HALFWAY through Ramadan, Winnipeg’s Muslim community will change course to mark the remainder of its holy month by conference calls, group chats and praying at home.

HALFWAY through Ramadan, Winnipeg’s Muslim community will change course to mark the remainder of its holy month by conference calls, group chats and praying at home.

"God hears us pray wherever we are," said Idris Knapp, executive director of Winnipeg Central Mosque, which will hold community prayers today for the last time during Ramadan.

"Jonah prayed in the dark of night, at the bottom of the sea and in the belly of a fish. (God) can hear from my home in Winnipeg."

Effective Wednesday, religious gatherings are limited to 10 people, down from 50 people previously. When Ramadan began April 13, up to 100 people could gather for religious services.

All facilities run by the Manitoba Islamic Association, including Grand Mosque on Waverley, Pioneer Mosque in St. Vital and Pembina Valley Mosque in Winkler, will be closed to the public Wednesday, and the community can tune into livestreamed prayers instead, the association announced Monday.

Ending May 12, Ramadan is a time when Muslims fast during daylight hours, pray, read the Qur’an, and donate money to charity. Before the pandemic, they would also gather with family, friends, and community members for iftar, the evening meal during Ramadan, but current restrictions only allow meals with household members.

Knapp intends to spend the rest of Ramadan assisting mosque members with practical details of navigating digital conference options so they can meet online with other members of the community.

"We will call them and walk them through setting up a Zoom account," he said. He also will encourage members of his congregation to write letters or call each other to ensure people who live alone or far from family can feel the support of others.

Sarah Parkar, of Islamic Social Services Association, has planned a series of hour-long digital iftars beginning Friday for Winnipeg Muslims who live alone and can’t share the evening meal with friends or extended family because of public health restrictions.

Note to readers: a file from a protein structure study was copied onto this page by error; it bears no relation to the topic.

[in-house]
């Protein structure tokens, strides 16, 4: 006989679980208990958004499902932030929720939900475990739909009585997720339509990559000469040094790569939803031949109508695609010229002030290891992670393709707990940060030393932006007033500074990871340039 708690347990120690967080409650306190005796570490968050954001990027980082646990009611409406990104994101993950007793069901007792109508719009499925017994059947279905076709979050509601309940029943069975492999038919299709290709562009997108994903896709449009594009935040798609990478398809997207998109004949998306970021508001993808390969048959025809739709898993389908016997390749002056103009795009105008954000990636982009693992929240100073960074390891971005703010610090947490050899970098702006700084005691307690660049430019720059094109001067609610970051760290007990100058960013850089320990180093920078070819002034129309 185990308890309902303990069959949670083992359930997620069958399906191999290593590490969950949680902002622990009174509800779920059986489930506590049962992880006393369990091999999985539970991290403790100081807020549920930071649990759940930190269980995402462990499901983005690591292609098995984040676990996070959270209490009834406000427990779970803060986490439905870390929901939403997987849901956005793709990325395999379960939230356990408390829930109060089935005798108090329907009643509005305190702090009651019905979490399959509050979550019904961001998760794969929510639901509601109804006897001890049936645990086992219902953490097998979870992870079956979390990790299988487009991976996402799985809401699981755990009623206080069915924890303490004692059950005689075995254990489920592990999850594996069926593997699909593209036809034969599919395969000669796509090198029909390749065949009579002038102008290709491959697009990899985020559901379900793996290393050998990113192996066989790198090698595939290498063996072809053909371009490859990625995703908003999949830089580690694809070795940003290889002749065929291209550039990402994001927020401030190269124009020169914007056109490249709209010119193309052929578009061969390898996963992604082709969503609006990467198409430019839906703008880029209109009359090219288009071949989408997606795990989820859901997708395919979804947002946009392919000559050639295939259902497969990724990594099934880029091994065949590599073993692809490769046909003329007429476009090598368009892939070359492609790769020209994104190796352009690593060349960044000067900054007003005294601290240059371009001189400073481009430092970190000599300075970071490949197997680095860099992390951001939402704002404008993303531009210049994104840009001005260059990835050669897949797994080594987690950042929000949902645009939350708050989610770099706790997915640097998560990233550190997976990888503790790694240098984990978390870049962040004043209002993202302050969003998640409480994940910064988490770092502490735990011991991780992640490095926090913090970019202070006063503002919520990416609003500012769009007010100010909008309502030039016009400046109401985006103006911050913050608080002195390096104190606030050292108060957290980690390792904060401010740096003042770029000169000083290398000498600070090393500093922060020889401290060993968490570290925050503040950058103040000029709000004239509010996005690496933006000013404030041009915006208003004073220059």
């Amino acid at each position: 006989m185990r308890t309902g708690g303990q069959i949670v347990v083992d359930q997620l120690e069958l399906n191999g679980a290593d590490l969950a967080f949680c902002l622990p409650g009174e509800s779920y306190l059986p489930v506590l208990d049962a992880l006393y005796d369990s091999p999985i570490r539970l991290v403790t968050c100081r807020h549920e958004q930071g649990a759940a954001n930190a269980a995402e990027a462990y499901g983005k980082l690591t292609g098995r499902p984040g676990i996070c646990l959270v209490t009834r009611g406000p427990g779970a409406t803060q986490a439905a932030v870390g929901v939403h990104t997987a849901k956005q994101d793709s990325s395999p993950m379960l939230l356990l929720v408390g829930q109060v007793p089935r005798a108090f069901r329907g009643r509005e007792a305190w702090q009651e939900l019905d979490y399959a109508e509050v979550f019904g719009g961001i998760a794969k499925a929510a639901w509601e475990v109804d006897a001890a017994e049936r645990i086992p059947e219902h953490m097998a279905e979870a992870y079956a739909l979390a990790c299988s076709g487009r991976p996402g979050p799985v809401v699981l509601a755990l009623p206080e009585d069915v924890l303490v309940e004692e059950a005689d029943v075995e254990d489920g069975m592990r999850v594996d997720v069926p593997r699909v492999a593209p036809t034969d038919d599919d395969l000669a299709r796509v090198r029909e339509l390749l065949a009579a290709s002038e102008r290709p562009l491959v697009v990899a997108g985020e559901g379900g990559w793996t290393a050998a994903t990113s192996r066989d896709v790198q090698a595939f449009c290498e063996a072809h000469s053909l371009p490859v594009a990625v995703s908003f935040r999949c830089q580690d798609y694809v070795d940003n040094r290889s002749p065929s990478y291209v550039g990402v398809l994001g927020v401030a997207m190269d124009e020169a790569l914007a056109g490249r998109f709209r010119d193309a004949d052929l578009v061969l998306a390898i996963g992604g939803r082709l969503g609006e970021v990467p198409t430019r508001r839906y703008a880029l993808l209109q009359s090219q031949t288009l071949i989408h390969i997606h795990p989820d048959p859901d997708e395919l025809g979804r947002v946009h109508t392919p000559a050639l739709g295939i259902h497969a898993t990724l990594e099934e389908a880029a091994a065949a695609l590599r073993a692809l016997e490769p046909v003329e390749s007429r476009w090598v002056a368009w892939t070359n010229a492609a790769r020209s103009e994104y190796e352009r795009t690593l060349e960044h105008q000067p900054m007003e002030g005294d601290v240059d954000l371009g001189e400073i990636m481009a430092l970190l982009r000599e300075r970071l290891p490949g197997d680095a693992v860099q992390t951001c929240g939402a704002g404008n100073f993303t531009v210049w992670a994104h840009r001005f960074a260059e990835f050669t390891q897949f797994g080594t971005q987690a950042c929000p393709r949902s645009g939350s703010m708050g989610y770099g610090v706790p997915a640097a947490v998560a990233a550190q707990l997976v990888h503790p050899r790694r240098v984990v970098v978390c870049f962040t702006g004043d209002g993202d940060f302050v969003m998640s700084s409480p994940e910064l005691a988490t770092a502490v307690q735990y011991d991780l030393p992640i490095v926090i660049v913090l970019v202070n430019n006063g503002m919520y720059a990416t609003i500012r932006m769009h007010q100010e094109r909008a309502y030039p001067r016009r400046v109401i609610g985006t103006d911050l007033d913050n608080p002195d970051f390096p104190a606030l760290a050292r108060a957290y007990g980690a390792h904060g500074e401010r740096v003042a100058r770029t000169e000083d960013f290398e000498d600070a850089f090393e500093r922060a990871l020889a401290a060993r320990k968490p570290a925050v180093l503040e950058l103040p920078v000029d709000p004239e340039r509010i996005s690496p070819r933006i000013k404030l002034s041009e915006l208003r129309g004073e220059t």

During a digital iftar, five or six households will log onto a conference call to share experiences while eating halal meals delivered by volunteers, said Parkar of the program, run jointly by the Centre for Comparative Muslim Studies at Simon Fraser University in B.C. and the Tessellate Institute in Oakville, Ont.

"This is the second year with the restrictions and we cannot meet people so it’s hard times for them," said Parkar, who invited seniors and newcomers to join the online events.

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Participants are encouraged to tell stories and traditions from their families at the digital iftars, and also post recordings of their events online as a way to remember the unique circumstances of Ramadan during the pandemic, said project co-ordinator Amal Abdullah.

"Years in the future, people can check in to see what conversations were happening during a COVID Ramadan," she said from her home office in Vancouver.

The digital initiatives can provide a sense of connection during Ramadan, which has a strong communal aspect, said Nawal Mohamed, who lives alone in an apartment. Pre-pandemic, one of her parents would usually fly to Winnipeg from their home in Kenya to spend Ramadan with Mohamed and her brother, but now she depends on technology to connect with them.

Despite not marking the holy month with her family, Ramadan is an intensely spiritual month that prepares Muslims to deal with obstacles and changing circumstances, said Mohamed.

"That’s what Ramadan is — acknowledging the difficulties but also grounding ourselves in gratitude," she said.


Brenda Suderman

Brenda Suderman
Faith reporter

Brenda Suderman has been a columnist in the Saturday paper since 2000, first writing about family entertainment, and about faith and religion since 2006.

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